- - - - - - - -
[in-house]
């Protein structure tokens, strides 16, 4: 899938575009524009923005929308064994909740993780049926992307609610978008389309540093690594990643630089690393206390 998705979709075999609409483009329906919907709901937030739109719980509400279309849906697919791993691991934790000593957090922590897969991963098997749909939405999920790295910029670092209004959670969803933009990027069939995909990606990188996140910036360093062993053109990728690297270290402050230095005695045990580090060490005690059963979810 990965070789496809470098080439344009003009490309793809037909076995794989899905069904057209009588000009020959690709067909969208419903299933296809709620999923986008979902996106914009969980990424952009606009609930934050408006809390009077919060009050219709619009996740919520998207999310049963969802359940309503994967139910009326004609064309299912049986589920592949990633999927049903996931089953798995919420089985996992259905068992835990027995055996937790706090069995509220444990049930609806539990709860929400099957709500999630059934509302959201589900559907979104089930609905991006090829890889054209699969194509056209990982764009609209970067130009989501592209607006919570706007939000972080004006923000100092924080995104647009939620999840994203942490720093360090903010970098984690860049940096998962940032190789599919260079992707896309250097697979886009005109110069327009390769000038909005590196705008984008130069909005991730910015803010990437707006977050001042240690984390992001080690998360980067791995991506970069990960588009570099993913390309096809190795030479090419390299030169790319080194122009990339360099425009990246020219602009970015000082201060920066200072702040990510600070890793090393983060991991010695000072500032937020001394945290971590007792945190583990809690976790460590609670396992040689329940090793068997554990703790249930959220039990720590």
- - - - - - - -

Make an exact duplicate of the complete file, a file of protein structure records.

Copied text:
[in-house]
């Protein structure tokens, strides 16, 4: 899938575009524009923005929308064994909740993780049926992307609610978008389309540093690594990643630089690393206390 998705979709075999609409483009329906919907709901937030739109719980509400279309849906697919791993691991934790000593957090922590897969991963098997749909939405999920790295910029670092209004959670969803933009990027069939995909990606990188996140910036360093062993053109990728690297270290402050230095005695045990580090060490005690059963979810 990965070789496809470098080439344009003009490309793809037909076995794989899905069904057209009588000009020959690709067909969208419903299933296809709620999923986008979902996106914009969980990424952009606009609930934050408006809390009077919060009050219709619009996740919520998207999310049963969802359940309503994967139910009326004609064309299912049986589920592949990633999927049903996931089953798995919420089985996992259905068992835990027995055996937790706090069995509220444990049930609806539990709860929400099957709500999630059934509302959201589900559907979104089930609905991006090829890889054209699969194509056209990982764009609209970067130009989501592209607006919570706007939000972080004006923000100092924080995104647009939620999840994203942490720093360090903010970098984690860049940096998962940032190789599919260079992707896309250097697979886009005109110069327009390769000038909005590196705008984008130069909005991730910015803010990437707006977050001042240690984390992001080690998360980067791995991506970069990960588009570099993913390309096809190795030479090419390299030169790319080194122009990339360099425009990246020219602009970015000082201060920066200072702040990510600070890793090393983060991991010695000072500032937020001394945290971590007792945190583990809690976790460590609670396992040689329940090793068997554990703790249930959220039990720590």